The employee treated again for neck pain with pain into the shoulder with Dr. Herson at Group Health during February 1996. She was given a prescription for Flexeril. On March 2, 1996 Dr. Herson noted that the employee had palpable muscle spasm in her trapezius on the right side and going up into the occipital area. The employee was referred to a chiropractor and had one chiropractic treatment.
The employee continued working for the employer and attending to the same client. According to her hearing testimony, her symptoms never fully resolved and she continued to have intermittent periods of neck and arm pain which increased during her work activities but which would subside on her days off.
The employee was seen a few times for her neck pain at the Centracare Clinic between September 11, 1996 and June 11, 1997 and had physical therapy treatment at Kinesis Physical Therapy on various dates between November 27, 1996 and April 23, 1997. The treatment records for this period reflect that her neck mobility was good and there were no neurological symptoms. Her diagnosis was chronic neck pain.
In July 1998 the quadriplegic client the employee was assisting began receiving his care through REM Home Health rather than Catholic Charities. The employee stopped working for Catholic Charities and started working for REM Home Health, in order to continue working with the same client.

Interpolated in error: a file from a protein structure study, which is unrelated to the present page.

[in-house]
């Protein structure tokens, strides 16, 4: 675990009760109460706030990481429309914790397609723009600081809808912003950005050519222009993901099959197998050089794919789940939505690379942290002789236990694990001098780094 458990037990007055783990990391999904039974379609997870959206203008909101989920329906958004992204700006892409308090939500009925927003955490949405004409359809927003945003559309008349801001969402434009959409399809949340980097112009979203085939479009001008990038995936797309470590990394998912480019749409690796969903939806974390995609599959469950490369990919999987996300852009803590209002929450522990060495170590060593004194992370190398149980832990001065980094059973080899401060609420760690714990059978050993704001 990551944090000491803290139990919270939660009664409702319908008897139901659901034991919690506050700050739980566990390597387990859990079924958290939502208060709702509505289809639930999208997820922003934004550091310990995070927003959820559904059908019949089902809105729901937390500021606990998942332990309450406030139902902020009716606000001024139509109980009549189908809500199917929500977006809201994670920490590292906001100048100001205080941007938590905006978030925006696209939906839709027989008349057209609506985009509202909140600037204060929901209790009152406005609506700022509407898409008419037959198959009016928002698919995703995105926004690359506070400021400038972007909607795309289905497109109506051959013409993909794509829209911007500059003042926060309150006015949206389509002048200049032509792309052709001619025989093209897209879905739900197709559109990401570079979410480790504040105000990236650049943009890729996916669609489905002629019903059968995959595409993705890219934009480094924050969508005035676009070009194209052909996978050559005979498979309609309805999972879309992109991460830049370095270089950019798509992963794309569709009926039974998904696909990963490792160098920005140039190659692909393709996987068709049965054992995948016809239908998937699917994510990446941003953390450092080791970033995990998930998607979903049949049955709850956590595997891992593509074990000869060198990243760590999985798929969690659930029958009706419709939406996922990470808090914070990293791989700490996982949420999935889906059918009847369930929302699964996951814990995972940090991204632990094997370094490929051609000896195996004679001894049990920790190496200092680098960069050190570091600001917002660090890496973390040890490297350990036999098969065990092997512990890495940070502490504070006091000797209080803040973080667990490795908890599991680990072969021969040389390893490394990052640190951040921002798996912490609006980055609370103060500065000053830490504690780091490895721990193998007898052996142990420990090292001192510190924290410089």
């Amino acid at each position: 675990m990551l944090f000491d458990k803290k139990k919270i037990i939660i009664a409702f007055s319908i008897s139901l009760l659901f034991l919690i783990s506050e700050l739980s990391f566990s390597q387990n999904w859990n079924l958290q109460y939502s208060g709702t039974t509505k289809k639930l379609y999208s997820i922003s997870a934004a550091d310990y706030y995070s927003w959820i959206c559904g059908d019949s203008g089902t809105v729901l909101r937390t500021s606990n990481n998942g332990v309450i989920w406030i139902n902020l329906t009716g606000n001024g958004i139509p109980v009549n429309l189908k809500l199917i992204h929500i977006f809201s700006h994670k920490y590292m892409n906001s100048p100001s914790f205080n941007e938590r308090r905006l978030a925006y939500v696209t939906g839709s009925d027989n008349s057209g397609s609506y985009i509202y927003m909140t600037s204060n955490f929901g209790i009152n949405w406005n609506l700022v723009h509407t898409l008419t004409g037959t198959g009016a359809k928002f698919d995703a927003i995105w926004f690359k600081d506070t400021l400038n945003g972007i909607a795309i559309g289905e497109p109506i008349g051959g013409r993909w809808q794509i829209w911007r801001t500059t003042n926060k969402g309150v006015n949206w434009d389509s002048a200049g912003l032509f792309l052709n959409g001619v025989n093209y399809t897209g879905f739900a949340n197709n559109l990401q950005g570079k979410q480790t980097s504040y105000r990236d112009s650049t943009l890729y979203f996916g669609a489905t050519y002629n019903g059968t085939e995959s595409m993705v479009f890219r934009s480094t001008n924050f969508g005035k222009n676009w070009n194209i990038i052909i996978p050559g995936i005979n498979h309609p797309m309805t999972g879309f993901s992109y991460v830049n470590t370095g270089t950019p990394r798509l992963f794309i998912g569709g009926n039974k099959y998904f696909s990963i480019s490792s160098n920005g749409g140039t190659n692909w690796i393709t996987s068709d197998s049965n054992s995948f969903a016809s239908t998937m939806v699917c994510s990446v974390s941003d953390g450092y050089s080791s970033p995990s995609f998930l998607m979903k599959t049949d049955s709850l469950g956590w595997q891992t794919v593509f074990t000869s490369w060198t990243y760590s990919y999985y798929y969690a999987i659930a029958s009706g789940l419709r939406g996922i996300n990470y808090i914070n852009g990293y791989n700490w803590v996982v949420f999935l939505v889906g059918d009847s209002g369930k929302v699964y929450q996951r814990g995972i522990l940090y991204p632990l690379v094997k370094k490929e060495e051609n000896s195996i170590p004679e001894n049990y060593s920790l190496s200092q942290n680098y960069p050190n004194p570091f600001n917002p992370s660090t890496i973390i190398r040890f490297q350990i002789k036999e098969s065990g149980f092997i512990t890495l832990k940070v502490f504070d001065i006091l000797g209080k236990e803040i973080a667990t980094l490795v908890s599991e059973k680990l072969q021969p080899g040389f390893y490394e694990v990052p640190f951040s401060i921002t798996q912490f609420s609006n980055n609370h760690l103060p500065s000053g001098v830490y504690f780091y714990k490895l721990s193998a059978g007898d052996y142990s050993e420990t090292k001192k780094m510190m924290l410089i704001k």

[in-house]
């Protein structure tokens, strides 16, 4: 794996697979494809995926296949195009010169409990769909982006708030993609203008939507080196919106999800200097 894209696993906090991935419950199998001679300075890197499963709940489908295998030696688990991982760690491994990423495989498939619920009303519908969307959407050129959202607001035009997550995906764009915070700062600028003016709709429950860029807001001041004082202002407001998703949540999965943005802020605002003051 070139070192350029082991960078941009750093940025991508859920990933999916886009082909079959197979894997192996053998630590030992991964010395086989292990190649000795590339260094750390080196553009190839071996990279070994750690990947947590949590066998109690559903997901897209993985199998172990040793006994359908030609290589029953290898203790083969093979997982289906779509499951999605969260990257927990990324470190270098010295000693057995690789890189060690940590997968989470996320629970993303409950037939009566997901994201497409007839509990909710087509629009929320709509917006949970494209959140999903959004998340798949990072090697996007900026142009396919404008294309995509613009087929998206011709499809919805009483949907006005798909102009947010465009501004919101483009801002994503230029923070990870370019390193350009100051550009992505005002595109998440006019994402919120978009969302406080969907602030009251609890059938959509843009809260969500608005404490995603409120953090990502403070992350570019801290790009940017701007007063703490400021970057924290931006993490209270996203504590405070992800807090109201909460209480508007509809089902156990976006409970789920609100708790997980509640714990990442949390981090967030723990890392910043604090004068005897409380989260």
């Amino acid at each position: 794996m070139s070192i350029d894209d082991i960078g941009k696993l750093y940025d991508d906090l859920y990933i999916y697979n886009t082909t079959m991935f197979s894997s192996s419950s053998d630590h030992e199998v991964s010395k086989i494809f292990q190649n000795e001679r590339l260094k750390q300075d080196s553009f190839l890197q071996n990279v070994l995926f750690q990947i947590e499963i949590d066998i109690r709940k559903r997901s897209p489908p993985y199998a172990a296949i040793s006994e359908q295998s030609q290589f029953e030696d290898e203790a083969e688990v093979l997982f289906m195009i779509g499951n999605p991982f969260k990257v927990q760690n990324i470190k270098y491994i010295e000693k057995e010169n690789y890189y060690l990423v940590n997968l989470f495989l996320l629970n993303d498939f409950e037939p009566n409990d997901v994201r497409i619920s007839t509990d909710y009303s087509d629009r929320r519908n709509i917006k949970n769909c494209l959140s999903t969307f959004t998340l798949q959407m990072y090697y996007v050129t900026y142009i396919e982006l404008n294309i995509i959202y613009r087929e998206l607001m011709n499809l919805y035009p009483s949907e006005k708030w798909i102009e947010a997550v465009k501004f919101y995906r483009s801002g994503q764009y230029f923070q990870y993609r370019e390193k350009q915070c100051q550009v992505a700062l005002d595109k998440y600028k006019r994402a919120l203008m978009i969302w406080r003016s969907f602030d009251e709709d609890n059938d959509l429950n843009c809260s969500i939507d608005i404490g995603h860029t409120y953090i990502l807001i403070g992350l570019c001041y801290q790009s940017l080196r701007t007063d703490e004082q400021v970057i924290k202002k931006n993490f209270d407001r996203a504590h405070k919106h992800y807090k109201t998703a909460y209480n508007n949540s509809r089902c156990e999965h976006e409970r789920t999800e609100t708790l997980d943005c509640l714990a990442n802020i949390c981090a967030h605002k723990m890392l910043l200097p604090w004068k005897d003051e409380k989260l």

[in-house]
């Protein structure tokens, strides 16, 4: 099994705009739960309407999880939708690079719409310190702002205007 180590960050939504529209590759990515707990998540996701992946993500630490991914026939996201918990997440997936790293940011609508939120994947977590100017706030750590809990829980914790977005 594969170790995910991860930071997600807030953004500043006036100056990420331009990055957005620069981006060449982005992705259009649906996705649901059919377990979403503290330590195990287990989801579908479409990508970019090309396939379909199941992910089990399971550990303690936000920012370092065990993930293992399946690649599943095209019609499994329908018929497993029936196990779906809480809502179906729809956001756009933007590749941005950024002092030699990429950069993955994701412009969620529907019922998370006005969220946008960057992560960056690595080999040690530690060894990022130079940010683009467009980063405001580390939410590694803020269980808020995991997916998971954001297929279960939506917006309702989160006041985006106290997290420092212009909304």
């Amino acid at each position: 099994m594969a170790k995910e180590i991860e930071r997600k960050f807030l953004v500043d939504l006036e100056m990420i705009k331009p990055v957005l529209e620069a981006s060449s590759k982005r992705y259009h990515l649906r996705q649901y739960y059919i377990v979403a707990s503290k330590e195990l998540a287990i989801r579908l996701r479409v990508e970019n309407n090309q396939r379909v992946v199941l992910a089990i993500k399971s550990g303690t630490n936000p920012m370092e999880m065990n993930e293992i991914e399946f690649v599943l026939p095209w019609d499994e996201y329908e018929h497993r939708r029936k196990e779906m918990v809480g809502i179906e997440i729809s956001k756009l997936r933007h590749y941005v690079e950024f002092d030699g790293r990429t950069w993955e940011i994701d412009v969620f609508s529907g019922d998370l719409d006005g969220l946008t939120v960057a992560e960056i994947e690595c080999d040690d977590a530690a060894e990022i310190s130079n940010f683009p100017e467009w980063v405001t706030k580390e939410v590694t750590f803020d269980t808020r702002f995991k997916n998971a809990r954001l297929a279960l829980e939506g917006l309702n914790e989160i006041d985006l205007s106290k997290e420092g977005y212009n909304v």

The employee next returned to the Centracare Clinic for treatment for neck pain on November 4, 1999, where she was seen by Dr. Douglas Brew, M.D. She gave a history of ongoing discomfort in the right neck for several years, related to her work as home health attendant, which typically got better off the job, but reported that over the last two weeks the pain had not gone away even on her days off. She had now taken a week off work and over the last few days had started to feel better. The paraspinous muscles on her right side and her upper trapezius muscles were uncomfortable and very knotted. She was diagnosed with a right upper thoracic and cervical somatic dysfunction from overuse. The doctor authorized her to return to work without restrictions on November 9, 1999.
The employee returned to work assisting the same home health care client, but arranged with him that she would no longer perform his housecleaning. However, she continued to have problems with neck and arm pain which continued to worsen despite the change in her work activities.